A Point about Ron Paul

I’ve been wondering, as has Glen Dean over at MCB, how many of Ron Paul’s supporters understand that his other positions run completely counter to the leftist ideologues that are now in his camp.

I think most of them do.

Sure, there are still the lamebrain people who keep envisioning a Paul/Kucinich ticket… which is an obvious sign of mental deficiency, given that Kucinich is a huge statist with socialist dreams for the United States, and Paul, well, is for the abolition of the vast majority of Federal power.

But most of what I see in the Paul camp are a group of people discovering for the first time, that Libertarianism is not just “Republicans that like weed” (though I imagine there are a good number of people who call themselves libertarian who fit that description) but its a philosophy that asks the question “Would we rather live free lives that understandably involve risk, or would we rather trade our freedoms for temporary security that really can’t be guaranteed?”

I come at this from a Christian perspective, I believe. If we are forced to do “good” then what we are doing is in no way good. Am I a good person because someone comes up to me at gunpoint and makes me give 40% of my income to them to  redistribute? Am I a good person because I vote for laws to keep people from engaging in activities that are dangerous only for the people directly involved? I don’t think so. I think the only measure of determining good is being free to make choices, and doing the right thing.

Would anyone in this audience go to their neighbor, berate him for not helping the poor enough, then force him at gunpoint to give away 20-50% of his/her check every week to feed them? I doubt it.

But that’s what the government does. It legalizes stealing. A large mass that pays zero income taxes votes people into office who raise taxes exponentially on a minority of people that is so small, that they will never have a voice in what they pay. Think of it as being in a group of ten people, you being one of these, and the other nine have far less resources than you, so they determine you are going to pay for everything, and if you don’t like it, they will kill you.

That is our tax system. Its unjust. While it may be just for taxes to be progressive, it surely is not just for more than half a country to pay next to nothing, while a small percentage of the populous funds the entire system. One could argue that they do it all ready by creating companies where the masses are employed.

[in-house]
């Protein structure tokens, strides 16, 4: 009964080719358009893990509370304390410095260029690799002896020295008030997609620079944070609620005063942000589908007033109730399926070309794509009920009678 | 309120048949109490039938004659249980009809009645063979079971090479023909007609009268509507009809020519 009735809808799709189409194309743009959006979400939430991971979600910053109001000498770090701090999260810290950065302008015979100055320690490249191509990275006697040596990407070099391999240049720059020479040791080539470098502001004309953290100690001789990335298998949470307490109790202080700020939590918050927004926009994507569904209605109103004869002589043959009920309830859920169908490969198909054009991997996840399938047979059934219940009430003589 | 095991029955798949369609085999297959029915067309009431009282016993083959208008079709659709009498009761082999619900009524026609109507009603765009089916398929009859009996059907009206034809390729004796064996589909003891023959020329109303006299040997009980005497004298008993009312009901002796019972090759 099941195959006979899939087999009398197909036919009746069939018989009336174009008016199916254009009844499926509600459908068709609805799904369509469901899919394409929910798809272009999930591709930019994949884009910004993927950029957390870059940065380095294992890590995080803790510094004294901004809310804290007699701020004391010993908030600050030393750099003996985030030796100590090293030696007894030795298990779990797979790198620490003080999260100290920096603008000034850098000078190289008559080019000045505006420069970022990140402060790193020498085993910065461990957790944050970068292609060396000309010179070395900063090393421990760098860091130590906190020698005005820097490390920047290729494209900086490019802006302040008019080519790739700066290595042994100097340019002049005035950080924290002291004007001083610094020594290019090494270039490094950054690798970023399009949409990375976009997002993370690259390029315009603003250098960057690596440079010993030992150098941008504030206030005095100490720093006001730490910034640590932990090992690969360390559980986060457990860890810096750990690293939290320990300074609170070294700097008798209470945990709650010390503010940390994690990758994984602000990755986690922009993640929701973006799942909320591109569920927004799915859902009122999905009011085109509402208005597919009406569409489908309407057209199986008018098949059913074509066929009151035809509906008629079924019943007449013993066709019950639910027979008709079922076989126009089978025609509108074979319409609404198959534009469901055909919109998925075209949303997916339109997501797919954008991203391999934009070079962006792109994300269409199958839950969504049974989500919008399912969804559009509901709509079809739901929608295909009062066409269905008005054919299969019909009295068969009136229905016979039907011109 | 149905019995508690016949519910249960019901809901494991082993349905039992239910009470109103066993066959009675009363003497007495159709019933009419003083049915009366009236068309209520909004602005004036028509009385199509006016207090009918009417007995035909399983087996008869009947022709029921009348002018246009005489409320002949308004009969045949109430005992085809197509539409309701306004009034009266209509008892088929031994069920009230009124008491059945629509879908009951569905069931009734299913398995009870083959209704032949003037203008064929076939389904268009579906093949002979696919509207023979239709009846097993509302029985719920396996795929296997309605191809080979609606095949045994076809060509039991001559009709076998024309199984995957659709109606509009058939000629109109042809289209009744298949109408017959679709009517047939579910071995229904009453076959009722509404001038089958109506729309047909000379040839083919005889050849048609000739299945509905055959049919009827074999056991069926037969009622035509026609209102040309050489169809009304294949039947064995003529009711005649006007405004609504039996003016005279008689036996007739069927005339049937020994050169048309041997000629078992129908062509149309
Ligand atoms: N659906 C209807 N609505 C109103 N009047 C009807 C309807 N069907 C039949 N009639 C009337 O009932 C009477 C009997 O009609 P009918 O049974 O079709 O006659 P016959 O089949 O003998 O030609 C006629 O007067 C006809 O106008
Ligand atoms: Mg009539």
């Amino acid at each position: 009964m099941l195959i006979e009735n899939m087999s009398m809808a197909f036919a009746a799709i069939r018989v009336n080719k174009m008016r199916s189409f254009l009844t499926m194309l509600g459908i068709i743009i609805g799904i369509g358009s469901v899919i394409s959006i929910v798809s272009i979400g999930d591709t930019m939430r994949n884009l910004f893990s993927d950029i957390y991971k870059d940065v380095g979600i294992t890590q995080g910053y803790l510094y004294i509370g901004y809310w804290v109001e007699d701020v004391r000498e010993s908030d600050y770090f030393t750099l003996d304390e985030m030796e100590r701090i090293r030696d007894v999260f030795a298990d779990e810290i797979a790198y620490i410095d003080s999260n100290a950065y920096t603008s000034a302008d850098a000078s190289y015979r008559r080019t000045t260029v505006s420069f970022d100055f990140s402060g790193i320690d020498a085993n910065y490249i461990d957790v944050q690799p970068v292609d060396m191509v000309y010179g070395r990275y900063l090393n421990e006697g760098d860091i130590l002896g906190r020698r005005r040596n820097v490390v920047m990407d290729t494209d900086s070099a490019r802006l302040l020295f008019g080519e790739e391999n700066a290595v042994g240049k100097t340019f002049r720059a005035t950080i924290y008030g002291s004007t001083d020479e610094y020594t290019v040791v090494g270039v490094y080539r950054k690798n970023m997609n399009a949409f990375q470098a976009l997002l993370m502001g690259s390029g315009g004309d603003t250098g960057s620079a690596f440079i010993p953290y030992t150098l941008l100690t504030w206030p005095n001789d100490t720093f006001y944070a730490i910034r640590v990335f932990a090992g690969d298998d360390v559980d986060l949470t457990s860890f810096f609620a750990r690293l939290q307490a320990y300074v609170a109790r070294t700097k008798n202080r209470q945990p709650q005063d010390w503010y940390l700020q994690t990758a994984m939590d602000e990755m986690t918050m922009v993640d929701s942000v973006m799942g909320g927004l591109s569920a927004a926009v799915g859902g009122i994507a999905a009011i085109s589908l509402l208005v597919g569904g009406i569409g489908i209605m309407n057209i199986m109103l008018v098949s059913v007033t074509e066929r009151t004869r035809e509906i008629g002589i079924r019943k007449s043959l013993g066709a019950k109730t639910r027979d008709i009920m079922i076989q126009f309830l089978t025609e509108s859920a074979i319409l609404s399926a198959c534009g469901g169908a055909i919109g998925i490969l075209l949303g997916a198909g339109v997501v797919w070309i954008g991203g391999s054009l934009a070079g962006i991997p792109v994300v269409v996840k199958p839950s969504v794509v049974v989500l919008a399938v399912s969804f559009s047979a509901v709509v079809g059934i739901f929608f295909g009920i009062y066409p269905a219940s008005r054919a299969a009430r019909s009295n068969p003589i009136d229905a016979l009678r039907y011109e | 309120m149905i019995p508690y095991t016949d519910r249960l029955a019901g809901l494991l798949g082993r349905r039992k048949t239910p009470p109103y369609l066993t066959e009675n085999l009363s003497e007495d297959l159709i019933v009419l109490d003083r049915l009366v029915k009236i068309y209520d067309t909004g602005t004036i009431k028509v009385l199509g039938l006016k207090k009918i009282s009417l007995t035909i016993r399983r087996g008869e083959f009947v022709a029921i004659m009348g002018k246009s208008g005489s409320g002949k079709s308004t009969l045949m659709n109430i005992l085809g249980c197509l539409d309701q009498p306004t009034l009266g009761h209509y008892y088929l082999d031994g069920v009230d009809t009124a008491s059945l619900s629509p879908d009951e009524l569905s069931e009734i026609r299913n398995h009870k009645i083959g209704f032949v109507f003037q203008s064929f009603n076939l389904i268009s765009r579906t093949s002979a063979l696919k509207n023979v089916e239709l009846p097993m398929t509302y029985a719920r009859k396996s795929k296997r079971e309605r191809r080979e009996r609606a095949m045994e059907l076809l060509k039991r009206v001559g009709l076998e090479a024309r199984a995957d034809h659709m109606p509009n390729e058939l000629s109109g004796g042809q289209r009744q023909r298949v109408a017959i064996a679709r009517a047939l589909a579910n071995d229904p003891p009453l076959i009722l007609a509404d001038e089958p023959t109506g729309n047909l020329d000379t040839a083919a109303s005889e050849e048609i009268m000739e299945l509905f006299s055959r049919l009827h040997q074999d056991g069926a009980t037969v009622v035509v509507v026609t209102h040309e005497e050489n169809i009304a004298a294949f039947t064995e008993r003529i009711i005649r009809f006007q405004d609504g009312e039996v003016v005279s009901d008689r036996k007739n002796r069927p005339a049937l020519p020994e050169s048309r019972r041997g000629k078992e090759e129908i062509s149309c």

Also, they are coming to find out that a small government is not nearly as likely to create an empire around the world. Libertarianism is against force in any way. You don’t force people to redistribute what they’ve earned, and you don’t force people to have the same political structure as you. Libertarianism comes down to this; force is immoral. If someone is not free to make a decision, they can never become a better person.

Thoughts?

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5 responses to “A Point about Ron Paul

  1. Pingback: Volunteer Voters » An Issue Of Priorities?

  2. Spot on. Great post and great logic.

  3. I really just want to make sweet monkey love to Ron Paul’s ideas. I do.

    The problem is something that I am starting to realize. Ron Paul can’t be president. It isn’t because there aren’t enough Ron Paul supporters. If Ron Paul was leading in the polls by 60%…he still wouldn’t win. The financial interests in this country wouldn’t support anyone against him. Business likes small government and low taxes, but they like big business giving big contracts and perpetual more even more.

    http://www.zeitgeistmovie.com

  4. Have you watched that whole movie? What did you think about the part saying Jesus never existed?

  5. I think the whole Jesus piece didn’t seem to fit in with the rest of the movie, and is likely just representative of the personal views of the filmmaker (then again, I guess the whole film is). Also, if you were to not include the part where he alleges that Jesus never existed, but just listened to the part about the previous “deities” and astrology and all that, you could definately see all of that as God and Jesus just being a lot bigger than a lot of people give them credit for. Also, the whole part about Josephus being a fraud is a little weak.

    Anyway, I’m definately not changing my views on anything based on a slick net flick, but it definately puts into perspective a lot of the things I had already been thinking.

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